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State House District 13: Always a Showdown

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Metropolitan Planning Commission
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While electoral districts are often shaped to produce easy one-party victories, Tennessee House District 13 is an oddball: Every two years, it’s up for grabs.

It wasn’t always this way. So what makes District 13 so competitive?

 

Residents and political observers say the answer is twofold: Demographic changes, and political angling.  

 

This fall, the same two candidates are facing off for the third time to represent state House District 13. During the last two races, Republican Eddie Smith beat Democrat Gloria Johnson -- each time, by less than 200 votes. Back in 2012, Johnson triumphed over Republican Gary Loeby a 1.4 percent margin.

 

But those races were since 2012. Before that, the district was a uniform chunk of North Knoxville. It was known for a mostly working-class, white, pro-union population, said Betty Bean, a politics reporter who has lived in the district more than three decades.

 

“This is the only white district where Democrats are deemed to have a fighting chance,” Bean said, adding, “It was probably no accident that there were so many labor union offices in North Knoxville along Broadway.”

 

In fact, Democrats held the seat for about 40 years. The exception was a brief interval after nine-term representative Ted Ray Miller committed suicide while under investigation for taking bribes.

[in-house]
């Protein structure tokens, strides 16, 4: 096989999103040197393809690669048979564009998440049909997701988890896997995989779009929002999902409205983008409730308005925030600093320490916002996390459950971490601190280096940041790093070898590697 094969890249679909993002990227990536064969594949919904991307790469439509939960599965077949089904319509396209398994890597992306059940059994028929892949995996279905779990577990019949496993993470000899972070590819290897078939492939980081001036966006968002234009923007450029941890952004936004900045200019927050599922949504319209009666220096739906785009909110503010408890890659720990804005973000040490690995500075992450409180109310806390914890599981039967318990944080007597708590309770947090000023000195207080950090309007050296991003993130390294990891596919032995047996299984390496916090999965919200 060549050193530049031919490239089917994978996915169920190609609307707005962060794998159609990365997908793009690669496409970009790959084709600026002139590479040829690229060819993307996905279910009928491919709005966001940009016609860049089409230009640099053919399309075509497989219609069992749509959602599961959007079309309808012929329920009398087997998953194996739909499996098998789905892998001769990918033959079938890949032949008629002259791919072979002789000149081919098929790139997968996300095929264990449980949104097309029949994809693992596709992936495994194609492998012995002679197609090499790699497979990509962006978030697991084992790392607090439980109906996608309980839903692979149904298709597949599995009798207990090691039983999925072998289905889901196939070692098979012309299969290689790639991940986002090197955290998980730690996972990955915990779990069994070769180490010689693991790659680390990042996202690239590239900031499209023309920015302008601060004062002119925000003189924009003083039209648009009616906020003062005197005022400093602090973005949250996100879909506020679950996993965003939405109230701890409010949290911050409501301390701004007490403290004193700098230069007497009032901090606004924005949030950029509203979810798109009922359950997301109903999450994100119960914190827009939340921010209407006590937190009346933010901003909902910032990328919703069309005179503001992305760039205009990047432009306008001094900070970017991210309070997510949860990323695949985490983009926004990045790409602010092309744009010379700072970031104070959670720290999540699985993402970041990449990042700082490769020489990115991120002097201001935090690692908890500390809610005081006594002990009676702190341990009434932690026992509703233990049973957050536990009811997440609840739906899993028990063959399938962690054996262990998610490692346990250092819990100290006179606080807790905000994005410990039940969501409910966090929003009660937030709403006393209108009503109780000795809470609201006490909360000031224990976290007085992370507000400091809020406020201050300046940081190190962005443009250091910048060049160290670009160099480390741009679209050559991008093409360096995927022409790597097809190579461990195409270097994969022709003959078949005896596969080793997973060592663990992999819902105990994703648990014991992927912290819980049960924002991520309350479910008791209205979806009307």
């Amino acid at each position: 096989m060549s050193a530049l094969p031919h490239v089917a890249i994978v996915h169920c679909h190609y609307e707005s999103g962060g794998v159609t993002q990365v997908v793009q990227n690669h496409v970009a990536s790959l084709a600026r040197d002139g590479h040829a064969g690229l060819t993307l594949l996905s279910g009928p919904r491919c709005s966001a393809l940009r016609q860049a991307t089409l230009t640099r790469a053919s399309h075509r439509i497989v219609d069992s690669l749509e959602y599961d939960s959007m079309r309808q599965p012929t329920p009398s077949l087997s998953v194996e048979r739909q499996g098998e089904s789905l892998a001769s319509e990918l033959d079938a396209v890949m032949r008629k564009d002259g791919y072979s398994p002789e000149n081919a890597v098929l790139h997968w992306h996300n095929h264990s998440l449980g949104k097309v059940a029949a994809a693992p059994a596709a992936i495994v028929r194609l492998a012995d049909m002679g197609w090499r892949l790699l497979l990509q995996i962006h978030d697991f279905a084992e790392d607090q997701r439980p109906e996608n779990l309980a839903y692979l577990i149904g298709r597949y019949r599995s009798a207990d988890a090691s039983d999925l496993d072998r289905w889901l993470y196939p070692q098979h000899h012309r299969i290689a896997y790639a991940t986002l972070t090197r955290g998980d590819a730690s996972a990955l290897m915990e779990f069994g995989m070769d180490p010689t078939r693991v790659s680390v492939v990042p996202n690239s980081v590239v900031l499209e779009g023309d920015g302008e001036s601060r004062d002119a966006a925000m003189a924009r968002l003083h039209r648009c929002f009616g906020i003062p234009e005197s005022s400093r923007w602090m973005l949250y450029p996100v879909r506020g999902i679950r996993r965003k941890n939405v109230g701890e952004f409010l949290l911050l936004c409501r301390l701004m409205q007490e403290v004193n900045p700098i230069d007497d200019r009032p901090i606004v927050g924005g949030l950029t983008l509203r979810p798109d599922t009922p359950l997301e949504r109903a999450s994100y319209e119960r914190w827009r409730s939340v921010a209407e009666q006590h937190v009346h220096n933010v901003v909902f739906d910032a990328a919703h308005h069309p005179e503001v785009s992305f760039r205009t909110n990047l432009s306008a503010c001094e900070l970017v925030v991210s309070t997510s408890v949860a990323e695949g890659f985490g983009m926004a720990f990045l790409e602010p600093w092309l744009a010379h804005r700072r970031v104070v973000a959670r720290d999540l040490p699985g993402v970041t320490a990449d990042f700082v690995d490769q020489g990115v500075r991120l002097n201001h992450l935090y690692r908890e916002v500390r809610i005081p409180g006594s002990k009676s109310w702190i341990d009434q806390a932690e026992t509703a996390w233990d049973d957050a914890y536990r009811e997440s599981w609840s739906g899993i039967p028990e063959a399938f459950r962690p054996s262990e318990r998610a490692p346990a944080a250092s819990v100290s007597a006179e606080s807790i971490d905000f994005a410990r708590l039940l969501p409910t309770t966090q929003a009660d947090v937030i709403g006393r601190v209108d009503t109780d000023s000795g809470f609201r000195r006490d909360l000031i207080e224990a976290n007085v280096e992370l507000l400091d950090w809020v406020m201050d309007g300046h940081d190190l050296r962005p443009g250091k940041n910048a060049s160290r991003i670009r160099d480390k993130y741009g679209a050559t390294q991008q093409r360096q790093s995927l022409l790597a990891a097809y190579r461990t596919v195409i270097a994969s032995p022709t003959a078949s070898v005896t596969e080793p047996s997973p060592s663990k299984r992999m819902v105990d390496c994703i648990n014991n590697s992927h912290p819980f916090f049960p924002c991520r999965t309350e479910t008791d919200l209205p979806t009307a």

But Republicans won control of the state legislature just in time for the 2010 Census. They reshaped District 13 to gain a nine-percent Republican advantage, Bean said.

 

The district now consists of three large chunks connected by narrow bottlenecks. One third of it is south of the Tennessee River along Alcoa Highway.

 

The resulting blobby “L” shape might not make much sense in terms of grouping neighborhoods, but it makes “all the sense in the world” when it comes to politics, Bean said.

 

“When I first started covering the state legislature back in the 80s, I remember an old legislator told me to just remember the golden rule, and I said, ‘Huh?’ It didn’t sound like a legislator to me,” Bean recalled. “And he said, ‘Yeah, them that’s got the gold makes the rules.’ So following the golden rule, when they redistricted, they shifted it.”

 

Demographics are shifting, too, even in the older parts of the district, noted Mark O’Gorman, professor of politics at Maryville College. As North Knoxville revitalization makes neighborhoods like Park Ridge trendy, gentrification could lead to more conservative voting patterns.

 

Nevertheless, redistricting didn’t create a reliable red stronghold.

 

Cliff Rodgers, administrator of elections for Knox County and a resident of District 13, says its votes remained divided even after redistricting. As an example, he points to the precinct that voted at Belle Morris Elementary School during the 2012 presidential election.

 

“There was exactly the same number of people that voted for McCain and voted for Obama,” he said. “That kind of captures the flavor over there.”